System Administration

FTP Sessions not getting closed:HP-UX


FTP Sessions not getting closed:HP-UX


I have an HP-UX Server running with HP-UX 11.11. There are number of FTP sessions happening to this server for daily data transfer. Recently the number of file transfer has been increased because of business need. Now I could find that the a few of the ftp sessions are not getting closed though the file transfer is suceess. This happens approximately for 150 connections out of 1000. This accumulates and finally Server denies any incoming ftp connections.

Please help me by sharing your thoughts and recommendations to fix this issue.
James R. Ferguson
Acclaimed Contributor

Re: FTP Sessions not getting closed:HP-UX


Add the '-t ' value to the 'ftp' entry in '/etc/inetd.conf'.

By default, the 'ftpd' daemon terminates an inactive session afer 15-minutes. The units of the timeout value are in *seconds*.

Once you have modified '/etc/inetd.conf' restart the 'inetd' daemon to re-read the modified configuration file:

# /usr/sbin/inetd -c


Bill Hassell
Honored Contributor

Re: FTP Sessions not getting closed:HP-UX

> ftp sessions are not getting closed...

Sounds like the client is defective. I am assuming that your HP-UX server is the ftp server and some other unknown box is the client. Therefore the client is not properly closing the sessions. Look for patches or find a better client.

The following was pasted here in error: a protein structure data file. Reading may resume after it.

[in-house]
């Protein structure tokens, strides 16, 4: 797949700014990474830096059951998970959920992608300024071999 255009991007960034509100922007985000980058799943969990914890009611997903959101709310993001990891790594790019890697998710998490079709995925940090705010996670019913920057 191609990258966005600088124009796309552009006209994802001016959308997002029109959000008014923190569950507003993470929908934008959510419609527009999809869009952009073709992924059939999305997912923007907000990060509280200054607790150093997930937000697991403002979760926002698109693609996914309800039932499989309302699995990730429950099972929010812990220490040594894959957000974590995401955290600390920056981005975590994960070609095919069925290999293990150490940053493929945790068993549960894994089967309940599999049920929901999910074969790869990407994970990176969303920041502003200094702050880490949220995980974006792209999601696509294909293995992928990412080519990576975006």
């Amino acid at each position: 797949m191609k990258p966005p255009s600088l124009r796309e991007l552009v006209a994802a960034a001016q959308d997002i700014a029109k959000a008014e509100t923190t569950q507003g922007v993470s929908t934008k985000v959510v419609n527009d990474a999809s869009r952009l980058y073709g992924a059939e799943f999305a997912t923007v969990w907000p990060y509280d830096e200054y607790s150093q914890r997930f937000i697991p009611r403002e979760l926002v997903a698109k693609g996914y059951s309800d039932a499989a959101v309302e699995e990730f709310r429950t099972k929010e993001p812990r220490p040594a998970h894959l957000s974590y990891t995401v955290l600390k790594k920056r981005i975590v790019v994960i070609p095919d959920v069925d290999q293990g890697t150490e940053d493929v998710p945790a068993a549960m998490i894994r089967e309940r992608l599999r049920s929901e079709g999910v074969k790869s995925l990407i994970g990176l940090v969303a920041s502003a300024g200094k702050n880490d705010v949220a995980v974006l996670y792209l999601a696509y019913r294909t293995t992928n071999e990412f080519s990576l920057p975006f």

Bill Hassell, sysadmin
Tor-Arne Nostdal
Trusted Contributor

Re: FTP Sessions not getting closed:HP-UX

Sounds as you have some kind of application/script that do not exit after completing the file transfer.

Client side:
First of all this is an application error, and the application should do a clean exit (client side).

Server side:
If the FTP server is a HP-UX machine (managed by you) that receive all those files, you could follow JRF's recommendation - to automatically disconnect idle sessions.
Otherwise you could request the administrator of the server, to set a timeout value.
In case your 1000 connections have to be simultaneously, you would need to raise the allowed number of connections on the server.

Client side:
You could introduce some kind of locking mechanism in your application/script to reduce the number of simultaneous connections.

Finally if no other option, you could introduce a script to search for these inactive sessions/processes and give them a kill signal...

I'm trying to become President of the state I'm in...